Category Archives: C#

Event Logging – Reading the Event Log

Yesterday we created some code that wrote messages to the event log, and showed how to use the Microsoft Management Console (MMC) to review those messages. For the average user though, running the MMC may be a bit out of their normal comfort bounds. Instead, we need to be able to access the log from within our application. Again, the .Net Framework makes this easy.

First you’ll need to create an EventLog object, as we did with the writing. Then set the log property to the log we write to. Finally you will need to loop through the Entries collection of the EventLog, looking at each EventLogEntry object. Here’s a quick method I put together.

    public static string ReadLog()


      StringBuilder returnValue = new StringBuilder();

      EventLog el = new EventLog();


      el.Log = “ArcaneCode”;


      foreach(EventLogEntry myEntry in el.Entries)


        returnValue.AppendLine(myEntry.Source + “: “

          + myEntry.Message + ” “ + myEntry.TimeGenerated.ToString());



      return returnValue.ToString();


The EventLogEntry class has a lot of informative properties, here I’ve grabbed the three most important, Source, Message, and TimeGenerated. Source and Message are just as you wrote to the log. TimeGenerated is important as it lets you know when the message was generated. Not only will this tell you when the user had the issue, you can also use it to limit the amount messages you export.

In a real world situation I would have passed in the code, and probably passed in a date as well to limit the number of entries I returned. But this gives us a good starting point for building our event logger helper class. Stay tuned….

Event Logging – Writing to the Event Log

First off, let me say thanks to our BSDA ( President, last week he gave a quick intro to event logging that inspired this piece. If you are a new developer, you may be wondering what Event Logging is.

Let’s face it, users are the worst in the world about telling you what happened.

User: “I had an error with your app.”

You: “OK, what was the error message?”

User: “I dunno, just something about an error.”

You: “Uh, did you write down the message?”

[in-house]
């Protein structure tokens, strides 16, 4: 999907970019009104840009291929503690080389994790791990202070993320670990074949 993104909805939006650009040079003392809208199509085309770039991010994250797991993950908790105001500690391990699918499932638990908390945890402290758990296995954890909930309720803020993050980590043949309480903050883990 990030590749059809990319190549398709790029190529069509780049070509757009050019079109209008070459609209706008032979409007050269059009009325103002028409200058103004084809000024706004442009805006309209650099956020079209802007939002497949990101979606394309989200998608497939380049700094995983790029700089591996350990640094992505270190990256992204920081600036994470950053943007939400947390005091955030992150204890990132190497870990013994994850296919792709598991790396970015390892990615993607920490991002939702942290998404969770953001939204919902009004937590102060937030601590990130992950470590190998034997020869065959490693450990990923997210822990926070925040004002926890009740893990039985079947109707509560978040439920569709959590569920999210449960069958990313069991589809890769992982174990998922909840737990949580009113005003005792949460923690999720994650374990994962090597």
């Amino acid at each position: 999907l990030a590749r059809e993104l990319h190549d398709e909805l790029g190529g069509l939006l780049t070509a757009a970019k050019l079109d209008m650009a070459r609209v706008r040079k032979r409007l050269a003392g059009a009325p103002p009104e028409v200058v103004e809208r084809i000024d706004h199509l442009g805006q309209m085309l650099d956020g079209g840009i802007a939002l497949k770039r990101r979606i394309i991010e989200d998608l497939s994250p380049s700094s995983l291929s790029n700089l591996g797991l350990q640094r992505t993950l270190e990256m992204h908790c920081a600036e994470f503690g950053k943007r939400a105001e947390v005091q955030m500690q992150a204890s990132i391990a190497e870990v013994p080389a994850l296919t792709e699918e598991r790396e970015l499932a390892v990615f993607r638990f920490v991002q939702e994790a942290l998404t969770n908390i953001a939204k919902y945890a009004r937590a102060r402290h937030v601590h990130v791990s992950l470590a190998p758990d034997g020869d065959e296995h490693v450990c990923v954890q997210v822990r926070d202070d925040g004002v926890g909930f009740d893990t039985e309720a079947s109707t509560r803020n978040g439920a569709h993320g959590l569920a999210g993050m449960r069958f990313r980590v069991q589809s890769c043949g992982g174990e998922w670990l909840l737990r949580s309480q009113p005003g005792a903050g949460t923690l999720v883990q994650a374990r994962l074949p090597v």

User: “No, but it looked real bad. I think you need to fix it right away. Gotta go!”

Fortunately, Windows has a built in way to track messages that your application generates, called the Event Log. In .Net 2.0 it turns out logging is very simple, just a few lines of code.

First, set a reference to the System.Diagnostics in your class, that’s where the event objects live. Now paste in a few simple lines of code:

      EventLog evt = new EventLog(“ArcaneCode”);

      string message = “This is where the error message goes. “
        + “For support info see”

      evt.Source = “ArcaneCodeApplication”;

      evt.WriteEntry(message, EventLogEntryType.Information);

The first line creates a new event log entry under the name ArcaneCode. You’d probably want to put the name of your application in this area. The next line creates the message to log, in a real app this would probably be passed in as a string from an error handler or tracer.

The Source property is for designating the area that had the problem. In a “real world” app I would probably put the class and method that generated the event log request here, perhaps passed into a routine as a string. For this example though it’s just hard coded.

The final line actually writes the entry, after all the setup has been done. The first parameter is obvious; it’s the message to log. The second parameter indicates the type of event this is. The EventLogEntryType enumerator has five choices; Information, Warning, and Error being the most common.

To see if this got to the log, we need to look in the Microsoft Management Console. Click Start, Run from your Start menu, then type in mmc and press enter. Once the Console opens, pick File, Add/Remove Snap-in from the menu. Down at the bottom of the screen you’ll see a button that says “Add”. Click it, then in the list that appears find one called “Event Viewer”. Pick it, click Add, then Close. Then click OK. You should see something like this:

[Picture of MMC Console]